A Gretna High School student is challenging the school’s refusal to sponsor her club dedicated to fighting abortion and educating mothers on other options.
The school’s decision is discrimination and a violation of the First Amendment and the Equal Access Act, the Thomas More Society said in a letter sent to district administrators Monday on the student’s behalf.
The society, which describes itself as a national nonprofit law firm “dedicated to restoring respect in law for life, family and religious liberty,” is representing Bridget Christensen, a junior at the high school and a co-president of Dragons for Life, a chapter of the Students for Life of America. The club was denied school sponsorship because its topic is a controversial one that’s political and religious, school administrators said.
“We’re a public school,” said Superintendent Kevin Riley. “It’s not just anybody’s socioeconomic, religious, political or ideological playground.”
As it stands now, the club can meet at the school, but not during school hours.
Gretna High School has an unwritten two-tier policy for its clubs. The clubs that the school decides to sponsor are determined by the district’s legal counsel, Riley said.
Other clubs, like Dragons for Life, are recognized by the school but not sponsored. The recognized clubs can meet outside school hours, but only school-sponsored clubs can meet during school.
All sponsored clubs must serve a school purpose or complement the school curriculum, a district attorney told Dragons for Life students recently. But the Thomas More Society argues that the district isn’t being consistent with that policy.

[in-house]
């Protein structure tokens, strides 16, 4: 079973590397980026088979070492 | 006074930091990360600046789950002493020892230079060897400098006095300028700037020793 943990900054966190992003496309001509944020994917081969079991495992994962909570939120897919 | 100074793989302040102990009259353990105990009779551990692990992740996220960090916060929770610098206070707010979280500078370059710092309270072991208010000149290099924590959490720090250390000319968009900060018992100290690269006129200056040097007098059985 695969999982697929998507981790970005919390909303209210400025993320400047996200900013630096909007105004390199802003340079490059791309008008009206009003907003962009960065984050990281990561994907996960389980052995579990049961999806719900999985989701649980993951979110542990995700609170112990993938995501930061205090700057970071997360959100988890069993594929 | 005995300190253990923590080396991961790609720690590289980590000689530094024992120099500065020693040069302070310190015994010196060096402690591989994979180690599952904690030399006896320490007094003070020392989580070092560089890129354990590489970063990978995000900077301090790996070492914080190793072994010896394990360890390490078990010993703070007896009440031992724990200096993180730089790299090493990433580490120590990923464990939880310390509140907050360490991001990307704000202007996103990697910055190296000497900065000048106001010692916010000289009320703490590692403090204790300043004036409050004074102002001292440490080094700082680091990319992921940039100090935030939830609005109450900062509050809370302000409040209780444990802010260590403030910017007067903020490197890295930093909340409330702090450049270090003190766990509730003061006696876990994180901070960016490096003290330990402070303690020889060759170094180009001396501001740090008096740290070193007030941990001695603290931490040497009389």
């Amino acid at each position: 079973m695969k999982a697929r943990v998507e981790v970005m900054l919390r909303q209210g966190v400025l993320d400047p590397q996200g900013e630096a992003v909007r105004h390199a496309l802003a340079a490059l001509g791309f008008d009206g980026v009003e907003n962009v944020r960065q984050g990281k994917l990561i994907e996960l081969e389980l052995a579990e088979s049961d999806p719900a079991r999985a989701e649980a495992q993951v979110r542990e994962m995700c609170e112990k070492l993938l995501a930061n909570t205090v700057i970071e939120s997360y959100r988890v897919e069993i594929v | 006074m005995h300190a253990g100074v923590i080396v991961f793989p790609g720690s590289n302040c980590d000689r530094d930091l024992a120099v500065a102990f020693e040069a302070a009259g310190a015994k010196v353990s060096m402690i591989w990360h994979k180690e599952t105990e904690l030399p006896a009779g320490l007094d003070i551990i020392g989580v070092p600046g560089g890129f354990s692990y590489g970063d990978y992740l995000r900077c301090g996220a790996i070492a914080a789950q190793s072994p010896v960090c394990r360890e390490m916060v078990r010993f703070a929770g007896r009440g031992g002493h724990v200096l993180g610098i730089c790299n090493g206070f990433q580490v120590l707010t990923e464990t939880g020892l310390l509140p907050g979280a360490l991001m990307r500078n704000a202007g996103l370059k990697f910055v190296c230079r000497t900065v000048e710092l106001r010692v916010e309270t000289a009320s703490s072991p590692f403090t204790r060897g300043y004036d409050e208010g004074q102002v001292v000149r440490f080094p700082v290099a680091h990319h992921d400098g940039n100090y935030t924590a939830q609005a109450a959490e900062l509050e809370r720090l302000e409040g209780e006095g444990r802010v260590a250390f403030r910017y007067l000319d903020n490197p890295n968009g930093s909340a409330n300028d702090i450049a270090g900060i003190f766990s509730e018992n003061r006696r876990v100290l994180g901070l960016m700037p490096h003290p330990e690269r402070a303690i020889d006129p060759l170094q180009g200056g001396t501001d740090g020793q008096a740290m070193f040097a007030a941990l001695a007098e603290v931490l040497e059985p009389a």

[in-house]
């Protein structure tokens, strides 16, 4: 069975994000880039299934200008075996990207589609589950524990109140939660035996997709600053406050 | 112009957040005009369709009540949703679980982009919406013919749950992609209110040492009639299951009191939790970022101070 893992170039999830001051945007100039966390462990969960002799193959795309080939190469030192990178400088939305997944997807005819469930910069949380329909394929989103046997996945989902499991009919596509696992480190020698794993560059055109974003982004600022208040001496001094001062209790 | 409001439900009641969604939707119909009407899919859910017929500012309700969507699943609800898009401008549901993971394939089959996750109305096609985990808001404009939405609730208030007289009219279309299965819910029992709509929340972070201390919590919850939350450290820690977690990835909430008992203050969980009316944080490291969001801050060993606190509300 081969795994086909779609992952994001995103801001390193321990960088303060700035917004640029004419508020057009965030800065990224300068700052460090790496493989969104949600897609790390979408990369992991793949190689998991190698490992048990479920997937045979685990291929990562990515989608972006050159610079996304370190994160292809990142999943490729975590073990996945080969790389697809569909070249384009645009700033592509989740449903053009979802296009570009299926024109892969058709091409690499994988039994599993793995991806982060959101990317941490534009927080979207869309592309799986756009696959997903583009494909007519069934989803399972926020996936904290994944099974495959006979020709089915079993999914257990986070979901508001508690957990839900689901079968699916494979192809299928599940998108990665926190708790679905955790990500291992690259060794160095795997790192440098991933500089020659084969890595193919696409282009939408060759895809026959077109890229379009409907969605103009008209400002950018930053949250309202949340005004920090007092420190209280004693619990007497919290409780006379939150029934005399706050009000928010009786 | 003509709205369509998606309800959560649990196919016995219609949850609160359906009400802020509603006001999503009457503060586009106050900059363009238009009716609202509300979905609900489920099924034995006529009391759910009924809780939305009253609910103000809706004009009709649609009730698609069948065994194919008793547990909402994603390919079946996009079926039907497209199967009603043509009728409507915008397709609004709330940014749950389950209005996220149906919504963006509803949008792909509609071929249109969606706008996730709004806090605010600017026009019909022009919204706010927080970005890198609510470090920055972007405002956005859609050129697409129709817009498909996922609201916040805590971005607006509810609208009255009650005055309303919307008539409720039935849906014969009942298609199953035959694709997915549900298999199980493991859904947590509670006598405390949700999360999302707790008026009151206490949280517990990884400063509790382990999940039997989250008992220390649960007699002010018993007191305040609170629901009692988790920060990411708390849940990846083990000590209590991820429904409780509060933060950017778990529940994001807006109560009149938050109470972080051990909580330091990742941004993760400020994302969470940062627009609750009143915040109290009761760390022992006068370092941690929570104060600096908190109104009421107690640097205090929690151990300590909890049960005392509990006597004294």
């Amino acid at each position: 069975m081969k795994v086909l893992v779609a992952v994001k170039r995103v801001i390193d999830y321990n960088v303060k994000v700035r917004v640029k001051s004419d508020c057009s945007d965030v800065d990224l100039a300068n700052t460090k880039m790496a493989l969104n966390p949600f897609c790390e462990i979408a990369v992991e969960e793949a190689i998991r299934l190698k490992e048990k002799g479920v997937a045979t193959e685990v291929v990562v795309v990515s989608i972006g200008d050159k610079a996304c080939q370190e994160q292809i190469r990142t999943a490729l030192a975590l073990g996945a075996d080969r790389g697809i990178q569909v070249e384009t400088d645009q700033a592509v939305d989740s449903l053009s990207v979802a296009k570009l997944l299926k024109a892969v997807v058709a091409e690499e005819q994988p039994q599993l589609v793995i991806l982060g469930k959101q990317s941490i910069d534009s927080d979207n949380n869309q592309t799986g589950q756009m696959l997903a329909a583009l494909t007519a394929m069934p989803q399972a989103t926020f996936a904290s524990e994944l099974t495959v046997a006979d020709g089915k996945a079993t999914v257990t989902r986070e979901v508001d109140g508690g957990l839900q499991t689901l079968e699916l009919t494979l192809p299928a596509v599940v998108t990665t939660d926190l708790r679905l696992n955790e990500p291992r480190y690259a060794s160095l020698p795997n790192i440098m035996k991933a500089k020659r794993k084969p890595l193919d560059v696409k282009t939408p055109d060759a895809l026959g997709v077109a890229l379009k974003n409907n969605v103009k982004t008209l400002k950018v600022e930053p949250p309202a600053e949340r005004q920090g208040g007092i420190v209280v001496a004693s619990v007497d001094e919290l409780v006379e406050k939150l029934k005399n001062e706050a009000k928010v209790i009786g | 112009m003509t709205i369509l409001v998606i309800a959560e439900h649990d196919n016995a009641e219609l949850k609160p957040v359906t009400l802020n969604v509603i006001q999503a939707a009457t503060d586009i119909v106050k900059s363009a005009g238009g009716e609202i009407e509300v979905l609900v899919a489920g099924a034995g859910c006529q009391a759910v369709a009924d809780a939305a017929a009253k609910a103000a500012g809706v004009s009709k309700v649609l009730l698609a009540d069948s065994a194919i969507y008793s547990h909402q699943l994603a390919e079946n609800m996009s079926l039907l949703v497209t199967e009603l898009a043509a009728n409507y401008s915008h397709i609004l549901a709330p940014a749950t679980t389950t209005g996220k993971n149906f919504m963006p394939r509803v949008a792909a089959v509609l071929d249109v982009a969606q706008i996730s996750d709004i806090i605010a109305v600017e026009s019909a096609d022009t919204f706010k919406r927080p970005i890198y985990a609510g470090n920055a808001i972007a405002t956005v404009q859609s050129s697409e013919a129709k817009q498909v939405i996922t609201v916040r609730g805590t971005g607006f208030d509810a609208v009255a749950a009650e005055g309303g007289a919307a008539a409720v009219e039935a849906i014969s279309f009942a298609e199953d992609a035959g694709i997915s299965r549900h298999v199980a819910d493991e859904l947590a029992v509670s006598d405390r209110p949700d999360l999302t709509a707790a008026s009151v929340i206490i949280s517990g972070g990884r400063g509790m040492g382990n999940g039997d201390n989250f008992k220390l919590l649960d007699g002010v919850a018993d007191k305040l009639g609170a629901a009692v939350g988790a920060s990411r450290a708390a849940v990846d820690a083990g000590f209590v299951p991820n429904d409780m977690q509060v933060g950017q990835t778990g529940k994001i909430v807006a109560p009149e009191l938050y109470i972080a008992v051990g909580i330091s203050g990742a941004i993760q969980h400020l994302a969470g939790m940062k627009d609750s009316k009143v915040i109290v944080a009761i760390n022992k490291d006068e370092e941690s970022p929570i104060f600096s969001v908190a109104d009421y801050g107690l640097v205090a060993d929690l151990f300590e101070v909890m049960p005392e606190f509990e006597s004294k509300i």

It points out that several of Gretna High School’s sponsored clubs, such as Chess Club and the Gay Straight Alliance, have nothing to do with curriculum. The letter also alleges that the only nonsponsored clubs at Gretna High are a Christian club and Dragons for Life.
Riley said there have been a number of overtly political and religious clubs denied sponsor status over the years. This is the first time a group has challenged the district, he said.
Jocelyn Floyd, the Thomas More Society attorney, said the issue here is of “access, not titles.”
“What we are asking for is for them to treat (Christensen’s) pro-life club on an equal basis with the other student-led, non-curriculum-related clubs,” she said.
Riley said the district would look into it.
“We’re going to have our attorneys thoroughly go through all of our club situations and make sure we’re following the law,” Riley said. “We’ll get this worked out.”
Christensen, who has been involved with Dragons for Life since its founding during the 2015-16 school year, said the group is not political or religious. The group aims to educate the student body about the options surrounding what she called “just a human issue,” she said.
“We don’t push religion,” she said. “We don’t talk about religion. We don’t have anything to do with religion.”
Being able to meet during school hours is important, Christensen said. Other extracurricular activities, as well as the busing schedule, make it difficult for some students to make before- or after-school meetings, she said.
Danielle Conrad, executive director of the American Civil Liberties Union of Nebraska, said she supports the students.
“These students do not check their rights at the schoolhouse door,” she said.
If the school allows at least one non-curricular student group to meet during the school day, the school cannot deny that access to other groups based on religious, political, philosophical or other reasons related to the subject matter, Conrad said.
The unwritten policy creating two tiers of clubs is a violation of the “rights of every student in Gretna High School,” the Thomas More Society letter said. There is no legally acceptable reason to classify the club differently from any of the other non-curricular, fully recognized clubs at the high school, it said. It cited the Equal Access Act, which says it is unlawful for any public secondary school that receives federal financial assistance to deny equal access to any students who wish to conduct a meeting on a religious, political or philosophical basis.
Representatives of other Omaha-area school districts reached Monday said they haven’t dealt with similar issues.
A Westside Community Schools policy requires that all clubs — sponsored and non-sponsored — meet before or after school. Millard Public Schools have a similar policy. At Ralston High School, there isn’t a policy on the meeting times of clubs.
The districts don’t have clubs focused on opposing abortion.